Prior to Ringand Apprendi, there was far greater judicial involvement in determining the existence of factors that determine appropriate punishment. In Ring, Justice Ginsburg identified five states in which capital sentencing, including evaluation of aggravating and mitigating factors, was entirely the responsibility of judges. Since the Court’s decisions constitutionally mandating jury determination of sentencing factors, the role of the jury has grown. In almost all states, the jury’s decision to sentence a defendant to life imprisonment is finaland cannot be overridden by a trial judge. Only Alabama affords judges the power to override the jury and independently decide the death-deservingness question. The constitutionality of the practice is suspect, an issue we shall return to later. The crucial point for present purposes is that the law has trended in the direction of limiting the judge’s role in determining aggravating factors that affect criminal sentencing. Increasingly, any normative finding that bears on a defendant’s sentence has come to be viewed as factual rather than legal, even though courts used to assign such findings to the judge.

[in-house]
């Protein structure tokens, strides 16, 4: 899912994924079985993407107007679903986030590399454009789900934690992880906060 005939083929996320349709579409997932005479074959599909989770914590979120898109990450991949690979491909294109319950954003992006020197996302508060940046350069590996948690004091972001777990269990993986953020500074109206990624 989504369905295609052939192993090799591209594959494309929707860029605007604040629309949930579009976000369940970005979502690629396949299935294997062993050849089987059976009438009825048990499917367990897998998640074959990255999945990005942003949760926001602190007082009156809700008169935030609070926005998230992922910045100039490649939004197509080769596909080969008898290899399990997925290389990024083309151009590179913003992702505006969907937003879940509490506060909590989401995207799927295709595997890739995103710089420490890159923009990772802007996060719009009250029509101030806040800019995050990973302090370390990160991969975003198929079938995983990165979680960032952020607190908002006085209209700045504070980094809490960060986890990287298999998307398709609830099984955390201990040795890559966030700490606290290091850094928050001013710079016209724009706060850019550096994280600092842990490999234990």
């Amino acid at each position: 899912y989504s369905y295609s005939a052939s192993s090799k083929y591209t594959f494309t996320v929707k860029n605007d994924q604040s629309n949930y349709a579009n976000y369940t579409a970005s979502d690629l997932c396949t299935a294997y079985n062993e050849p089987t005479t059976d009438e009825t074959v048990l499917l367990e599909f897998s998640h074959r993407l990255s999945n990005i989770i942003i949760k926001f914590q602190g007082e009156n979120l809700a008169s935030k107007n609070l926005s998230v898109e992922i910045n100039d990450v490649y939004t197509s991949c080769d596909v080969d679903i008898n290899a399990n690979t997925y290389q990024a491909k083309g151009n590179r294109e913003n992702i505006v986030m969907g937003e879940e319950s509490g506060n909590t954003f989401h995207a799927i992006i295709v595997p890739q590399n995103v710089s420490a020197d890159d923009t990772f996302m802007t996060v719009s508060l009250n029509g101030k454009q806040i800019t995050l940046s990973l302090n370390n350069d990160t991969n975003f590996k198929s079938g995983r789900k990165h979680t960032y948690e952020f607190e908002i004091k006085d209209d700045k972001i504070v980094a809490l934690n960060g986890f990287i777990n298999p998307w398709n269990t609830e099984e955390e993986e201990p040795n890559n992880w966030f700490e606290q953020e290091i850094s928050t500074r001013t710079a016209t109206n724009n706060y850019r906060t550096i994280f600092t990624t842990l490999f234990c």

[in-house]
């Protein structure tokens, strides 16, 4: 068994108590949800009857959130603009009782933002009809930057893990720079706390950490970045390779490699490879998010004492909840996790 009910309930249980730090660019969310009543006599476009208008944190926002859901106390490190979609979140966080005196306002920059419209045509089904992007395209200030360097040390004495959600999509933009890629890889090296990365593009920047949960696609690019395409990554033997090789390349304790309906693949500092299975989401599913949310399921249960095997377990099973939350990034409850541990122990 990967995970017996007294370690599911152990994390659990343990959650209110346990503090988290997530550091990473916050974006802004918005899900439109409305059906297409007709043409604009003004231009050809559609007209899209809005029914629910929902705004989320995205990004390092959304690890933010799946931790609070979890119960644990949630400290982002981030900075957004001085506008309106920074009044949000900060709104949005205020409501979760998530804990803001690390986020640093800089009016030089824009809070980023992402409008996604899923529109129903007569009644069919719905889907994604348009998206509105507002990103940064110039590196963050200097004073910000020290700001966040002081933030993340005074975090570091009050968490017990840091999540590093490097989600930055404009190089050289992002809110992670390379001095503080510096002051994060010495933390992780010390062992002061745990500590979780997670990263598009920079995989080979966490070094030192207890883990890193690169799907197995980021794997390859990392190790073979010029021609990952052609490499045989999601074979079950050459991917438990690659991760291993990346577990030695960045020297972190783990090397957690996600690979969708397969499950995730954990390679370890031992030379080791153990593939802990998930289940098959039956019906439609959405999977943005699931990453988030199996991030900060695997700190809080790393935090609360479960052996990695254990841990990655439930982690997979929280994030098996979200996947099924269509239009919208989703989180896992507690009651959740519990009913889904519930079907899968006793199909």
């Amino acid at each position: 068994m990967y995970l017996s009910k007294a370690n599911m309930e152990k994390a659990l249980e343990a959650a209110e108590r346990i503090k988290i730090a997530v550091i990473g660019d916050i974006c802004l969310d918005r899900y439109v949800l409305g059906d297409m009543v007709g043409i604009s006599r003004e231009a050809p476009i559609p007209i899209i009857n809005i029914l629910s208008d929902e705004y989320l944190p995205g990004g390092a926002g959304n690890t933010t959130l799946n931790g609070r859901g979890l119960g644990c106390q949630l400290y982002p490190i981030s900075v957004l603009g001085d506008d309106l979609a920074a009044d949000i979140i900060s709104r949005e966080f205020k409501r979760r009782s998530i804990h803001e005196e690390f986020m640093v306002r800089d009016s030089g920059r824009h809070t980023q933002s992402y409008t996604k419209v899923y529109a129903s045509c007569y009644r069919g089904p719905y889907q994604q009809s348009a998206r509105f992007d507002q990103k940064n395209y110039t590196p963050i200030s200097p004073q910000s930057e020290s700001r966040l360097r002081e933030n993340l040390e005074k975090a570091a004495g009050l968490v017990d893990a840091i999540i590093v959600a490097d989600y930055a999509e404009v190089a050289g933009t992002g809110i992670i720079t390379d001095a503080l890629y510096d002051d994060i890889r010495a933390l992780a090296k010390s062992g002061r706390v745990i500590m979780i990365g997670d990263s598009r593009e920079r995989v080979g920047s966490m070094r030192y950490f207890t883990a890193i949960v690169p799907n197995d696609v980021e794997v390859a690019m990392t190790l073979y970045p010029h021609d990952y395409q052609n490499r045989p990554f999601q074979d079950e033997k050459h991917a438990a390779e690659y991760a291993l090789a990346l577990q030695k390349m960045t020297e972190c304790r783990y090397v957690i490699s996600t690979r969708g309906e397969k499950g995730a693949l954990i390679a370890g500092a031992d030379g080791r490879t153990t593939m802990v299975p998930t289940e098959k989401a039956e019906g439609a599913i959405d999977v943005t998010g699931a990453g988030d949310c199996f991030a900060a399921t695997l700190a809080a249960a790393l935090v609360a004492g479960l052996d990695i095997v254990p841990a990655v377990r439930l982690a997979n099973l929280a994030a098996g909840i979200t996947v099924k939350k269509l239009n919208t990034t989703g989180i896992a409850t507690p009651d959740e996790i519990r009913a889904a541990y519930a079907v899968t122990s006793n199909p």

The aspects of law/fact jurisprudence we have considered mainly concern the challenge that normativequestions pose for courts grappling with the distinction. But, as Randall Warner points out, courts have struggled not just with evaluative or normative questions. In res judicatadisputes, for example, the identity of a cause of action with a previously litigated one was historically a question of fact, but came be to be viewed in the mid-18th century as a question of law, seemingly without acknowledgement by judges of the inconsistency. This “chaotic legal landscape” leads critics of the distinction to conclude that the law/fact distinction is a “legal fiction,” that “the quest to find ‘the’ essential difference between [law and fact] . . . that can control subsequent classifications of questions as legal or factual is doomed from the start, as there is no essential difference.”